Guinea fowl typically lay anywhere between 90-130 eggs a year. It’s largely dependent on the weather as they’re seasonal layers, producing most of their eggs in the summer months.
At What Age Do Guinea Fowl Start Laying Eggs?
They will typically start laying between the age of 15-20 weeks old. Although, it’s usually going to be in the first Spring after they hatched.
This is because Guinea are seasonal layers. As soon as the temperature starts picking up and daylight hours start increasing they’ll lay.
There are some things you can do to make it more likely they’ll lay, such as increasing the number of longer hours of light per day by adding artificial light. But it’s not as easy to encourage them to lay as it is with chickens.
Guineas are just not as prolific at laying eggs as chickens are. This is the main reason why they are rarely kept for eggs, they’re usually raised for their meat.
Where Do Guinea Fowl Nest and Lay Their Eggs?
This is one of the many interesting behaviors that Guineas have compared to chickens. They like to nest as they would in the wild – by finding somewhere secluded and safe from predators.
Even with a nice coop and some nesting boxes, they are much more likely to find a spot outdoors to make a nest.
A group of hens will share an area with several nesting spots, and a male will usually act as lookout for predators.
The clutch size varies depending on the species. For example, Helmeted guineafowl will usually go broody and sit on a clutch of 8-12 eggs. While Vulturines have much smaller clutches of 4-8 eggs.
If you’re keeping Guinea fowl you have to be a lot more vigilant about keeping an eye out and watching what they’re up to than you do with your chickens.
Find out where they’re nesting and collect those eggs daily if you want to use them so they don’t go broody and stop laying.
Related – What color are Guineafowl eggs?
How Many Eggs Does a Guinea Fowl Lay in a Year?
A Guinea hen will usually lay around 100 eggs a year.
Obviously, this can vary depending on environmental conditions, so I’d estimate a range of anywhere between 90-130.
As you’re probably aware, this is a lot less than you’d expect from a chicken hen. Some of the more prolific layers, like the Rhode Island Red or a Black Star, can lay in the region of 300 eggs a year.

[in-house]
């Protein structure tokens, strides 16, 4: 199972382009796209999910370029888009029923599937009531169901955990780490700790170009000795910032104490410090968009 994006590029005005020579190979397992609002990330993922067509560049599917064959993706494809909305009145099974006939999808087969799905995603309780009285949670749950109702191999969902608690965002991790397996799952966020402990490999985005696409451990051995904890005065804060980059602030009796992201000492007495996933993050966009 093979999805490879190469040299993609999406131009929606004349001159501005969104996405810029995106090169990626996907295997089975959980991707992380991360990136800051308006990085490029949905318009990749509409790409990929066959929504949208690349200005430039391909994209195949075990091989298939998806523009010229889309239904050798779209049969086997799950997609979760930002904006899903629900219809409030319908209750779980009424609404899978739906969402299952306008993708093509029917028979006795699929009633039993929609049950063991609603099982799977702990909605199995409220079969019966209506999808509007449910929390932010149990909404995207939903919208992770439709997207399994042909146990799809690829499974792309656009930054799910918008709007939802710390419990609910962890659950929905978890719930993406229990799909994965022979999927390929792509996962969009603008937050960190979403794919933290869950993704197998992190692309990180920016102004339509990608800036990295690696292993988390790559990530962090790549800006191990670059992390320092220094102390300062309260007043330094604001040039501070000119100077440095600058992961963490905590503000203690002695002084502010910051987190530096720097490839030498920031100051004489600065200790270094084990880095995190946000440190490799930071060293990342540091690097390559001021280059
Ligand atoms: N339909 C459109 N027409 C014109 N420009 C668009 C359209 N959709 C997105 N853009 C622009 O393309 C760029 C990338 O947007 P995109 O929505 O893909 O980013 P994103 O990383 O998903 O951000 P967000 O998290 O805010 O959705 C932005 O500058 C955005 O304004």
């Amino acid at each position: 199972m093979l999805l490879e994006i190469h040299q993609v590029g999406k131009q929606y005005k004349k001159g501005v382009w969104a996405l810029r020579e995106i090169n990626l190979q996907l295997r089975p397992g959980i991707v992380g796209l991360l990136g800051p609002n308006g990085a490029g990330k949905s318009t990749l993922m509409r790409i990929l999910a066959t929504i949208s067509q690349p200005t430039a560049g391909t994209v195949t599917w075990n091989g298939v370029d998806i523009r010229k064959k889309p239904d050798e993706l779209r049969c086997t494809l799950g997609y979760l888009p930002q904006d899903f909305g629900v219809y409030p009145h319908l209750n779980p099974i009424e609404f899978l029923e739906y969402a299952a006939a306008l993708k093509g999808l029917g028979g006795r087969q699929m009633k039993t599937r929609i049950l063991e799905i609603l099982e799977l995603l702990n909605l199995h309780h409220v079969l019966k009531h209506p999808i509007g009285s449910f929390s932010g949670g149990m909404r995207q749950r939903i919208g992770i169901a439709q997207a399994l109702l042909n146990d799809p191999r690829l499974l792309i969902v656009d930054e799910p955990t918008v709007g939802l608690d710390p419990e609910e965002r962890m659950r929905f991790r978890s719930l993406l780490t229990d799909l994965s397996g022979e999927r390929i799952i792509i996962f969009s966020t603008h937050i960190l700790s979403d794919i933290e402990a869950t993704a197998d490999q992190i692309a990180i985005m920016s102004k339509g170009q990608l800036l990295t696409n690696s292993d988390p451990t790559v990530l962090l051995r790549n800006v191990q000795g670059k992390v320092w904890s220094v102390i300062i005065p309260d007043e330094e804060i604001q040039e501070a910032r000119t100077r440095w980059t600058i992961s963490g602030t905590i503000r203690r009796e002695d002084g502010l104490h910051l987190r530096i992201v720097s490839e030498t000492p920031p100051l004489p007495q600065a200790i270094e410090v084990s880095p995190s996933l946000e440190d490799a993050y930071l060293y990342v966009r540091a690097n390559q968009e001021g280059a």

As I mentioned earlier, they’re seasonal layers. What I mean by this is that their laying season typically starts in Spring when it’s warming up and daylight hours are extending.
Finishing around October when the opposite is happening, it’s getting colder and daylight hours are reducing.
During their laying season, you can expect an egg most days though. They don’t lay for as many years as chickens either, typically slowing down on production when they reach 5 years or so in age.
Related – Can you eat Guinea fowl eggs? What do they taste like?
How Long Do Guinea Fowl Live?
Guinea fowl live for approximately 10 to 15 years. They are happiest living in numbers, keeping one or two will reduce their lifespan as will any stressful conditions.
They’re known for being “hardy” though. There aren’t a lot of known illnesses and I can’t find out much about owners having to deal with many health issues.
The common Helmeted Guinea fowl originates from Africa. So, as you can probably guess they have some good survival instincts in them.
They actually serve as great pest control. In the wild, they hang around groups of much larger animals and feed on ticks and other insects bothering them.
Guinea fowl aren’t commonly kept for their egg production in a commercial setting as they lay a lot fewer and smaller eggs than chickens.
It’s certainly one of the benefits of raising them in a backyard setting though.
If you keep Guineas you can expect around 100 eggs in a good year. They’ll lay throughout the Spring and Summer months.
Although their eggs taste the same as a chicken’s, there’s a novelty and fun factor to having them. Plus, there are plenty of other good reasons to raise Guinea fowl as I cover in more detail in this article – the pros and cons of raising Guineas and chickens.
Image credits – Header Image by Manuel de la Fuente, Guinea head image by Turgut Canbaş from Pixabay